Major retailers including the Hudson's Bay Company announced Tuesday they're pulling products containing bisphenol A from their shelves, ahead of a possible announcement from Health Canada that the chemical is "dangerous."

Health Canada has not confirmed whether it will make such an announcement, but a report in The Globe and Mail claims the agency could make a decision on the chemical's safety as early as Wednesday.

Hudson's Bay, which includes both the Bay and Zellers stores, announced it will no longer sell products like baby bottles that contain bisphenol A.

Canadian Tire Corporation has said it will do the same, along with Forzani Group, which operates Sport Chek, Athlete's World and Coast Mountain Sports.

Other major retailers like Lululemon Athletica and Mountain Equipment Co-op had already removed the products.

Health Canada spokesman Paul Duchesne confirmed to that bisphenol A is being reviewed by the federal government's Chemicals Management Plan, which, among other mandates, is reviewing chemicals that have been identified as possible hazards to both humans and the environment.

He said that, according to a timetable set for the investigation into potentially hazardous chemicals, an announcement about the findings for bisphenol A was not scheduled to occur until either late spring or mid summer, depending on what the investigation finds.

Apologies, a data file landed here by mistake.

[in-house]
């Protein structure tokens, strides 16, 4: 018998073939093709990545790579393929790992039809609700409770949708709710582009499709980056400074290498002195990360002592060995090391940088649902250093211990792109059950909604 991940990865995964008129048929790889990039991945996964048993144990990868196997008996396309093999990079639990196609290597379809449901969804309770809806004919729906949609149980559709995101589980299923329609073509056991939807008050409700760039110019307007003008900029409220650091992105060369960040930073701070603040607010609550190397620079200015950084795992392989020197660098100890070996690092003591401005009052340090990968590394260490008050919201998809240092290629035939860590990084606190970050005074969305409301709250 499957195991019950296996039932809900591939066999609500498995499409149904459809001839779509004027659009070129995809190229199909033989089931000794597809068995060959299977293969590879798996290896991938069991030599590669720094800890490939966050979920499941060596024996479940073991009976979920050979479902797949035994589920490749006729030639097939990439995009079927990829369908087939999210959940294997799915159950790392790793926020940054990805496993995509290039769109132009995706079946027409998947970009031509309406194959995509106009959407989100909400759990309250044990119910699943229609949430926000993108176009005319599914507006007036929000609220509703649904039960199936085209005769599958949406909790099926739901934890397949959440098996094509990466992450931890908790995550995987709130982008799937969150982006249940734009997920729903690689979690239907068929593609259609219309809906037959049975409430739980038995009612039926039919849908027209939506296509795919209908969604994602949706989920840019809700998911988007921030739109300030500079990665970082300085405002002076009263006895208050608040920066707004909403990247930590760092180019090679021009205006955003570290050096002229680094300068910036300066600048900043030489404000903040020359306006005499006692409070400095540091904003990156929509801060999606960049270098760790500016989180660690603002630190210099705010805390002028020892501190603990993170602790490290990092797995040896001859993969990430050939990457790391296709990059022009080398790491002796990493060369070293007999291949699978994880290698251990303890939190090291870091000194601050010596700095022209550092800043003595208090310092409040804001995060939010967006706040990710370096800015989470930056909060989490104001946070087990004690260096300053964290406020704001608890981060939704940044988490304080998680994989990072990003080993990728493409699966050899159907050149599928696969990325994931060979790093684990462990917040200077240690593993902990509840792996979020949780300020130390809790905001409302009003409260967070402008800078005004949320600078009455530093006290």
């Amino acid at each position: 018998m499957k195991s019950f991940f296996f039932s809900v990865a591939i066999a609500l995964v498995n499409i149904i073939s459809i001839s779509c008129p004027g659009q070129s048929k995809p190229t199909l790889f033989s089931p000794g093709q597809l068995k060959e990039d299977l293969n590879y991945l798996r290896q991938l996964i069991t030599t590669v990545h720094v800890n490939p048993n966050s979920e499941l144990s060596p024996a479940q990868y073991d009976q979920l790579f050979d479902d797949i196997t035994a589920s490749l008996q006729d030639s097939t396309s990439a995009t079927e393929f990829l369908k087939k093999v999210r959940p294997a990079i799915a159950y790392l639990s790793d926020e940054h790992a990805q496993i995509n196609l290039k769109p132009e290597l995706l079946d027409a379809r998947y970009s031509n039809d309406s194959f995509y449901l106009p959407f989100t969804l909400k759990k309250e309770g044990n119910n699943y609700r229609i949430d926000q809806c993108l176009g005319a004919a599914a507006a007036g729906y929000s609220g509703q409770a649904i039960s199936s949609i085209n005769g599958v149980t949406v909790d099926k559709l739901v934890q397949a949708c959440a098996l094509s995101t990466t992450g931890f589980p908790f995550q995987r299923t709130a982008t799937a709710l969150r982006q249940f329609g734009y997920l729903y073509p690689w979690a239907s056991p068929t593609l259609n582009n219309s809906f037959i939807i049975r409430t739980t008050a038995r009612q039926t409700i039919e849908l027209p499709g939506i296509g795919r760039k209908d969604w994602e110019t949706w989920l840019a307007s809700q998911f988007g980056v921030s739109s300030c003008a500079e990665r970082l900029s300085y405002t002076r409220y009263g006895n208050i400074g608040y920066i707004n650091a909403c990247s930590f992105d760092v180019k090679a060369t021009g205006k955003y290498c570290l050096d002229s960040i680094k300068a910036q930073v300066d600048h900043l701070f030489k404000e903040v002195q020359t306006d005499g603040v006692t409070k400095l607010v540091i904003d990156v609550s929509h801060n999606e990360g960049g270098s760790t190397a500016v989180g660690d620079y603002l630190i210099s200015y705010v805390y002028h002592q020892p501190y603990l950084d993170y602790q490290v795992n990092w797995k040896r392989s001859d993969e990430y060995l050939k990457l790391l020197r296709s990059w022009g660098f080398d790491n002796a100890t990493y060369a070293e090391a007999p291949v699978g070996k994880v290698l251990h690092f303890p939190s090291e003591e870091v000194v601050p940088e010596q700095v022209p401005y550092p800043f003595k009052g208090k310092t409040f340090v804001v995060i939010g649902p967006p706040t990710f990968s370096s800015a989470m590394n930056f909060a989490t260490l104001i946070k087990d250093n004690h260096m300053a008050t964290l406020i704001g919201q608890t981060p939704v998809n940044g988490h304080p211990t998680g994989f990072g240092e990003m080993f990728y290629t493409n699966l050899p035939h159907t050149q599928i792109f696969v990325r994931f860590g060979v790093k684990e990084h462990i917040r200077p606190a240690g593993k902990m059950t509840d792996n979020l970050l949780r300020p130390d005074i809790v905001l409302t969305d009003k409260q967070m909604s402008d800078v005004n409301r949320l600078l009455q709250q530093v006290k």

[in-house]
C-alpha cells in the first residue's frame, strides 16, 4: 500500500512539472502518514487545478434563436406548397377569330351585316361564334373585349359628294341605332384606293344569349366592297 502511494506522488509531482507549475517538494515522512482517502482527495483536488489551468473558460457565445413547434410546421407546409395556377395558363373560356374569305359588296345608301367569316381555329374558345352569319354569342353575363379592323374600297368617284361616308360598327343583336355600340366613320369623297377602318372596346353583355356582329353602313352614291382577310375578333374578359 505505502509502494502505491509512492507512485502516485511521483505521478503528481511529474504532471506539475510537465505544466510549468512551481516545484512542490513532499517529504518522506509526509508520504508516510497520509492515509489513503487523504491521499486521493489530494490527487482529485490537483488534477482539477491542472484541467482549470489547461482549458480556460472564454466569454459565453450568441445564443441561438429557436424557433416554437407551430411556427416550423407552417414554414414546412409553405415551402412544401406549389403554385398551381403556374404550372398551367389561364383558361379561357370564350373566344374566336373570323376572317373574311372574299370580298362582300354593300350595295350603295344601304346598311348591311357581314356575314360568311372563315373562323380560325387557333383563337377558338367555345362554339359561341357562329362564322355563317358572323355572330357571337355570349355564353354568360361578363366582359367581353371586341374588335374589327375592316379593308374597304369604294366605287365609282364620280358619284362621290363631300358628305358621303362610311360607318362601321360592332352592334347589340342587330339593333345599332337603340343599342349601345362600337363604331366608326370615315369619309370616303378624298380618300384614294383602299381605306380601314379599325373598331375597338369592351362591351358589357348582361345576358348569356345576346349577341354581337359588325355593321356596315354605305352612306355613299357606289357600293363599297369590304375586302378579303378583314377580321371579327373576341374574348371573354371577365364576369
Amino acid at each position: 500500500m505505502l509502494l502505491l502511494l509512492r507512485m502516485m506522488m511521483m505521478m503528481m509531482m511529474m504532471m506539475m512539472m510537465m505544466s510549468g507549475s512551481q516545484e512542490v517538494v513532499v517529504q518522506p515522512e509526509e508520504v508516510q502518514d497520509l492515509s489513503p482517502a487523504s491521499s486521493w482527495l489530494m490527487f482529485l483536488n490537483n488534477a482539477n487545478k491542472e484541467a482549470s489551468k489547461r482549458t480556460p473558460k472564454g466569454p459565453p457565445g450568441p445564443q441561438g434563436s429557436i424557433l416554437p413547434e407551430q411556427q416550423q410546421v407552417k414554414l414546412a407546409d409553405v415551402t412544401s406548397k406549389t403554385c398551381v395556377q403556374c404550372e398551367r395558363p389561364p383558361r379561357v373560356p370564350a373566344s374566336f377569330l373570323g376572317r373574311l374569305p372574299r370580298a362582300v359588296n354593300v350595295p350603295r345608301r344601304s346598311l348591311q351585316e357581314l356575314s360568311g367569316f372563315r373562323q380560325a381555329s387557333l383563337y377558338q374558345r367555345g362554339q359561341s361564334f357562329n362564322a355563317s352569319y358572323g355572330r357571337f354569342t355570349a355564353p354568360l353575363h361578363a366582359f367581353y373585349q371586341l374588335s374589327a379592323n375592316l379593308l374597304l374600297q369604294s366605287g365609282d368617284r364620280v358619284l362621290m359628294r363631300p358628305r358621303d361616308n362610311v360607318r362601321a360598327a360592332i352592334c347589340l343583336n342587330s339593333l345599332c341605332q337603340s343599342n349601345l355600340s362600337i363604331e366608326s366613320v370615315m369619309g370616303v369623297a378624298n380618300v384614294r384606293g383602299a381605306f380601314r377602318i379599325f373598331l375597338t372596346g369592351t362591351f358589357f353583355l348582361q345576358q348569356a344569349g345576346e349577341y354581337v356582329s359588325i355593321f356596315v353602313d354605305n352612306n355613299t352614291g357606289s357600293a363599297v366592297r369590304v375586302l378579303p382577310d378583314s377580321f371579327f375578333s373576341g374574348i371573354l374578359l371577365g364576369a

If researchers don't like what they find out about bisphenol A, it could pave the way for it to be labelled as toxic under the Canadian Environmental Protection Act.

This would lead to strict regulations governing the chemical's use.

Bisphenol A, or BPA as it's commonly known, is a synthetic chemical that is the main component in polycarbonate, the common, shatter-proof plastic that is used in food and drink containers. It is also used in everyday household items, from CDs to electronic products to baby bottles.

According to The Globe, Health Canada would be the first government agency from anywhere in the world to attempt to regulate BPA.

"I think if the government proceeds that's certainly a very important development and I think it would be an international precedent," Aaron Freeman, a policy director at Environmental Defence, told CTV's Canada AM. "

"This would place Canada as the first country to regulate bisphenol A. So it would really be a huge step in protecting human health from what we're seeing is a very risky, toxic chemical."

The move comes on the heels of growing public concern about the chemical's health risks. American studies have shown that most people test positive for trace amounts of BPA, which mimics the hormone estrogen.

Environmental Defence, an environmental advocacy group, has lobbied for the regulation of bisphenol A. Freeman said that the chemical has been linked to a variety of health problems.

"There are over 150 peer-reviewed studies that show that bisphenol A is linked to breast cancer, to attention deficit disorder, to obesity and a whole host of developmental problems," Freeman said.

"And what that means is because it's an endocrine disruptor, it interferes with the natural developmental processes in the human body."

The chemical can leach out of food containers when they are heated or put in the dishwasher.

In the meantime, Freeman said that consumers can take some steps to avoid bisphenol A.

Consumers can opt for baby bottles that don't contain bisphenol A, including glass bottles. And there are plenty of metal water bottles, including stainless-steel versions, on the market.